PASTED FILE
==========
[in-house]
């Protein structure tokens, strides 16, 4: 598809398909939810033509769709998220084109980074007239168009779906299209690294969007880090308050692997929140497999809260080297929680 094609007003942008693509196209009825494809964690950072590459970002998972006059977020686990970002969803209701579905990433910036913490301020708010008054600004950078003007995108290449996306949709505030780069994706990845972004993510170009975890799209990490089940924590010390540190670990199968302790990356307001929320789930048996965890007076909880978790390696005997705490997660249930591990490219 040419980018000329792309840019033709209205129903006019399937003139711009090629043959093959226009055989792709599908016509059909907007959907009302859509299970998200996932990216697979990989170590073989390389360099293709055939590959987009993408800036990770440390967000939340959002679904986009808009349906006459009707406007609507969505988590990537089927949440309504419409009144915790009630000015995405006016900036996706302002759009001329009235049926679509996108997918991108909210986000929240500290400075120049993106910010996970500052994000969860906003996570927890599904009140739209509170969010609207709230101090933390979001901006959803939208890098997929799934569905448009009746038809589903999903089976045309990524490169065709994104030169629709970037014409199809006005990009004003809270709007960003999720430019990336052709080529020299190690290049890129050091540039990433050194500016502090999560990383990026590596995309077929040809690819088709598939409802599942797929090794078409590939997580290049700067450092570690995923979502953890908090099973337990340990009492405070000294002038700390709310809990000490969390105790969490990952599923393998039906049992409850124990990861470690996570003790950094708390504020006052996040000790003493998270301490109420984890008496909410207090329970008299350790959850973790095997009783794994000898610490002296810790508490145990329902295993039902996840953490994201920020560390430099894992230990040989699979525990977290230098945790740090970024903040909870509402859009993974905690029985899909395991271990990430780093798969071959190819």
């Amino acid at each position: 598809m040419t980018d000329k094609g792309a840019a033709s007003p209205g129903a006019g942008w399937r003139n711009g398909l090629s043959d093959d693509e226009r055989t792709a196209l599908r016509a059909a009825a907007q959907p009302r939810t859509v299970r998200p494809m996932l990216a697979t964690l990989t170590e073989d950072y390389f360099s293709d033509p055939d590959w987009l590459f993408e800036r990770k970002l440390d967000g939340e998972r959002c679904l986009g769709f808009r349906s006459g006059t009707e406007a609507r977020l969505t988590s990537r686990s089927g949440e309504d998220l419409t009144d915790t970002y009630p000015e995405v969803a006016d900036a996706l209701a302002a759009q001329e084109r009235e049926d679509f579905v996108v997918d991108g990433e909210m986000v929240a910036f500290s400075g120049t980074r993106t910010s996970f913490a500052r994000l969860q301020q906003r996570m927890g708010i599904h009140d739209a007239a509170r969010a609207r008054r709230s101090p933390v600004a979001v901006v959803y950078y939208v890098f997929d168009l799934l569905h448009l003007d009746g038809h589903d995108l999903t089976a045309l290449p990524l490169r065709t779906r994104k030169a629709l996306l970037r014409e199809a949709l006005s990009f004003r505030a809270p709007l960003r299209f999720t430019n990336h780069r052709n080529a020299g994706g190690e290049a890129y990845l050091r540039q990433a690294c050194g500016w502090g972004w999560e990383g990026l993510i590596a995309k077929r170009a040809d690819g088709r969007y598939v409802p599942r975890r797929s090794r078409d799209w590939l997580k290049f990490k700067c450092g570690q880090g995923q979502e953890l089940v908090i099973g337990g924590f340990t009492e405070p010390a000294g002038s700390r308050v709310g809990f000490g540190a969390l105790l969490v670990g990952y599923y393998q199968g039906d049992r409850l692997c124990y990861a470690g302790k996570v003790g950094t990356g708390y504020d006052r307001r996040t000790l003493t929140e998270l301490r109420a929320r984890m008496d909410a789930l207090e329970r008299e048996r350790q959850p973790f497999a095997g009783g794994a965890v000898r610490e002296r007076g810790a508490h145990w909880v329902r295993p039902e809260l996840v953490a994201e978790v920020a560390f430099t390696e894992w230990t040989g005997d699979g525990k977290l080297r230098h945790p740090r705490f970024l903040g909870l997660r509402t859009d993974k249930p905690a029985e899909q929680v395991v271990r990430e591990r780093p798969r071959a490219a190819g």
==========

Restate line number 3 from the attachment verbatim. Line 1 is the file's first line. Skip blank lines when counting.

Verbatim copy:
């Amino acid at each position: 598809m040419t980018d000329k094609g792309a840019a033709s007003p209205g129903a006019g942008w399937r003139n711009g398909l090629s043959d093959d693509e226009r055989t792709a196209l599908r016509a059909a009825a907007q959907p009302r939810t859509v299970r998200p494809m996932l990216a697979t964690l990989t170590e073989d950072y390389f360099s293709d033509p055939d590959w987009l590459f993408e800036r990770k970002l440390d967000g939340e998972r959002c679904l986009g769709f808009r349906s006459g006059t009707e406007a609507r977020l969505t988590s990537r686990s089927g949440e309504d998220l419409t009144d915790t970002y009630p000015e995405v969803a006016d900036a996706l209701a302002a759009q001329e084109r009235e049926d679509f579905v996108v997918d991108g990433e909210m986000v929240a910036f500290s400075g120049t980074r993106t910010s996970f913490a500052r994000l969860q301020q906003r996570m927890g708010i599904h009140d739209a007239a509170r969010a609207r008054r709230s101090p933390v600004a979001v901006v959803y950078y939208v890098f997929d168009l799934l569905h448009l003007d009746g038809h589903d995108l999903t089976a045309l290449p990524l490169r065709t779906r994104k030169a629709l996306l970037r014409e199809a949709l006005s990009f004003r505030a809270p709007l960003r299209f999720t430019n990336h780069r052709n080529a020299g994706g190690e290049a890129y990845l050091r540039q990433a690294c050194g500016w502090g972004w999560e990383g990026l993510i590596a995309k077929r170009a040809d690819g088709r969007y598939v409802p599942r975890r797929s090794r078409d799209w590939l997580k290049f990490k700067c450092g570690q880090g995923q979502e953890l089940v908090i099973g337990g924590f340990t009492e405070p010390a000294g002038s700390r308050v709310g809990f000490g540190a969390l105790l969490v670990g990952y599923y393998q199968g039906d049992r409850l692997c124990y990861a470690g302790k996570v003790g950094t990356g708390y504020d006052r307001r996040t000790l003493t929140e998270l301490r109420a929320r984890m008496d909410a789930l207090e329970r008299e048996r350790q959850p973790f497999a095997g009783g794994a965890v000898r610490e002296r007076g810790a508490h145990w909880v329902r295993p039902e809260l996840v953490a994201e978790v920020a560390f430099t390696e894992w230990t040989g005997d699979g525990k977290l080297r230098h945790p740090r705490f970024l903040g909870l997660r509402t859009d993974k249930p905690a029985e899909q929680v395991v271990r990430e591990r780093p798969r071959a490219a190819g």